Repository logo

Towards Colloidal Self-Assembly for Functional Materials



Change log



Nanostructuring has led to materials with novel and improved materials properties driving innovation across fields as varied as transportation, computing, energy and biotechnology. However, the benefits of nanostructured material have not widely been extended into large-scale, three-dimensional applications as deterministic pattern techniques have proven too expensive for devices outside of high value products. This thesis explores how colloidal self-assembly can be used to form macroscopic functional materials with short-range order for electronic, photonic and electrochemical applications at scale.

DNA-functionalized nanoparticles are versatile models for exploring colloidal self-assembly due to the highly specific, tunable and thermally reversible binding between DNA strands. Gold nanoparticles coated with DNA were used to investigate the temperature-dependent interaction potentials and the gel formation in DNA-colloidal systems. The electronic conductivity and the plasmonic response of the DNA-gold gels were studied to explore their applicability as porous electrodes and SERS substrates, respectively. Subsequently, silica nanoparticles were assembled into nanostructures that preferentially scatter blue light using both DNA and polymer-colloid interactions. Finally, rod-sphere structures made from DNA-coated gold nanoparticles and viruses were explored, demonstrating how high-aspect ratio building blocks can create composite structures with increased porosity. The gold-virus gel structures inspired the design and assembly of a silicon-carbon nanotube composite material using covalent bonds that shows promise for high energy density anodes.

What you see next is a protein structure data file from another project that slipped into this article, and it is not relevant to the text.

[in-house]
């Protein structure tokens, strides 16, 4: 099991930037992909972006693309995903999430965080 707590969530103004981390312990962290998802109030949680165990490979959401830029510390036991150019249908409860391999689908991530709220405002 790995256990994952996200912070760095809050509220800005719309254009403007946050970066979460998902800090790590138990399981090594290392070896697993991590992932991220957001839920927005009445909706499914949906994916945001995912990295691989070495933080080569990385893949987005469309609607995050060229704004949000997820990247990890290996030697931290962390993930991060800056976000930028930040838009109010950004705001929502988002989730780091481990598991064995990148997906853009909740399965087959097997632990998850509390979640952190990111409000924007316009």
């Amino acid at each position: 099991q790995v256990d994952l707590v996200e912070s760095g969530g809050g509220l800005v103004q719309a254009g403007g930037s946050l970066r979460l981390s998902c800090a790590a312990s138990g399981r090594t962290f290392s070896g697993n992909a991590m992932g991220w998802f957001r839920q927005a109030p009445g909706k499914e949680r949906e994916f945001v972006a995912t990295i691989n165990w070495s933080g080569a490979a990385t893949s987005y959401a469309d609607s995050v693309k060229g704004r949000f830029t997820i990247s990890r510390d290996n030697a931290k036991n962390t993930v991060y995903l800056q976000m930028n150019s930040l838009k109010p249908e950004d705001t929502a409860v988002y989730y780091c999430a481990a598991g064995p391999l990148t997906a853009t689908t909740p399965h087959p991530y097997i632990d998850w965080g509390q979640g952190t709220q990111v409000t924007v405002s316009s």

Eiser, Erika
Grey, Clare P.


colloids, DNA, self-assembly, structural color


Doctor of Philosophy (PhD)

Awarding Institution

University of Cambridge